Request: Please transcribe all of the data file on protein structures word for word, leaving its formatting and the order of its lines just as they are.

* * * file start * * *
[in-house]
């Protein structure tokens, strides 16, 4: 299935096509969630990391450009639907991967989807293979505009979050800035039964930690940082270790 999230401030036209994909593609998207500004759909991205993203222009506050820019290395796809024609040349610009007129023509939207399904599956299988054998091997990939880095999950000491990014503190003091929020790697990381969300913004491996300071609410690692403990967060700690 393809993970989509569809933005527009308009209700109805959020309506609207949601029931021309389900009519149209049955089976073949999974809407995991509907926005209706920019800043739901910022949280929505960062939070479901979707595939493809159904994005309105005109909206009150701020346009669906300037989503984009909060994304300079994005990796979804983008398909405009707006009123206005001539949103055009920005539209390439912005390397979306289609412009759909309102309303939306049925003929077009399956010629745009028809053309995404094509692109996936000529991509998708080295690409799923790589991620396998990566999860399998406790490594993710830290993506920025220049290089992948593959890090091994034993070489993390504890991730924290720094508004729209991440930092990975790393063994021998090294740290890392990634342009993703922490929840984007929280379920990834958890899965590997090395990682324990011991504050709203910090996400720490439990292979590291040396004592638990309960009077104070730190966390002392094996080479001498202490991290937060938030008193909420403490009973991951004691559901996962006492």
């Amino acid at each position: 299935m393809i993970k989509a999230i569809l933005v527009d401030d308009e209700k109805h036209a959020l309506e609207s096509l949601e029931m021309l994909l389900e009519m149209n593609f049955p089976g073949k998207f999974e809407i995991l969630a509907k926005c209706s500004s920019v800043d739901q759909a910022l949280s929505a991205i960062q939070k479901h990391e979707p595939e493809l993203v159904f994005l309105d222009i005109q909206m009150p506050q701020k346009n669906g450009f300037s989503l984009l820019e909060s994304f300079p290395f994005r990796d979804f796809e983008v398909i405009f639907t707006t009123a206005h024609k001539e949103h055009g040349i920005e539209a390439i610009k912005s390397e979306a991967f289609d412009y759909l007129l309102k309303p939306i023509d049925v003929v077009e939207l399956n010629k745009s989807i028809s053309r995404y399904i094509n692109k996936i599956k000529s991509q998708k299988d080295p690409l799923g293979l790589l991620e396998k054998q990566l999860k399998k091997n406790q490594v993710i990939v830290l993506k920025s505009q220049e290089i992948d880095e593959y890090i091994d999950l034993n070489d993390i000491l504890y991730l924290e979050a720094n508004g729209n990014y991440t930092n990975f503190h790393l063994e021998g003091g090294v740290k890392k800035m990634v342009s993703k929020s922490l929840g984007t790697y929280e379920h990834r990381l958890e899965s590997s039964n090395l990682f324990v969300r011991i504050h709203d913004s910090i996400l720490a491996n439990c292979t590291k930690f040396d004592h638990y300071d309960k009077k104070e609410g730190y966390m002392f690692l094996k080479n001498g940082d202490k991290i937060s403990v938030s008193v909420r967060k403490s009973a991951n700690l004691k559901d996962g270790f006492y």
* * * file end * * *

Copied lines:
[in-house]
């Protein structure tokens, strides 16, 4: 299935096509969630990391450009639907991967989807293979505009979050800035039964930690940082270790 999230401030036209994909593609998207500004759909991205993203222009506050820019290395796809024609040349610009007129023509939207399904599956299988054998091997990939880095999950000491990014503190003091929020790697990381969300913004491996300071609410690692403990967060700690 393809993970989509569809933005527009308009209700109805959020309506609207949601029931021309389900009519149209049955089976073949999974809407995991509907926005209706920019800043739901910022949280929505960062939070479901979707595939493809159904994005309105005109909206009150701020346009669906300037989503984009909060994304300079994005990796979804983008398909405009707006009123206005001539949103055009920005539209390439912005390397979306289609412009759909309102309303939306049925003929077009399956010629745009028809053309995404094509692109996936000529991509998708080295690409799923790589991620396998990566999860399998406790490594993710830290993506920025220049290089992948593959890090091994034993070489993390504890991730924290720094508004729209991440930092990975790393063994021998090294740290890392990634342009993703922490929840984007929280379920990834958890899965590997090395990682324990011991504050709203910090996400720490439990292979590291040396004592638990309960009077104070730190966390002392094996080479001498202490991290937060938030008193909420403490009973991951004691559901996962006492």
């Amino acid at each position: 299935m393809i993970k989509a999230i569809l933005v527009d401030d308009e209700k109805h036209a959020l309506e609207s096509l949601e029931m021309l994909l389900e009519m149209n593609f049955p089976g073949k998207f999974e809407i995991l969630a509907k926005c209706s500004s920019v800043d739901q759909a910022l949280s929505a991205i960062q939070k479901h990391e979707p595939e493809l993203v159904f994005l309105d222009i005109q909206m009150p506050q701020k346009n669906g450009f300037s989503l984009l820019e909060s994304f300079p290395f994005r990796d979804f796809e983008v398909i405009f639907t707006t009123a206005h024609k001539e949103h055009g040349i920005e539209a390439i610009k912005s390397e979306a991967f289609d412009y759909l007129l309102k309303p939306i023509d049925v003929v077009e939207l399956n010629k745009s989807i028809s053309r995404y399904i094509n692109k996936i599956k000529s991509q998708k299988d080295p690409l799923g293979l790589l991620e396998k054998q990566l999860k399998k091997n406790q490594v993710i990939v830290l993506k920025s505009q220049e290089i992948d880095e593959y890090i091994d999950l034993n070489d993390i000491l504890y991730l924290e979050a720094n508004g729209n990014y991440t930092n990975f503190h790393l063994e021998g003091g090294v740290k890392k800035m990634v342009s993703k929020s922490l929840g984007t790697y929280e379920h990834r990381l958890e899965s590997s039964n090395l990682f324990v969300r011991i504050h709203d913004s910090i996400l720490a491996n439990c292979t590291k930690f040396d004592h638990y300071d309960k009077k104070e609410g730190y966390m002392f690692l094996k080479n001498g940082d202490k991290i937060s403990v938030s008193v909420r967060k403490s009973a991951n700690l004691k559901d996962g270790f006492y």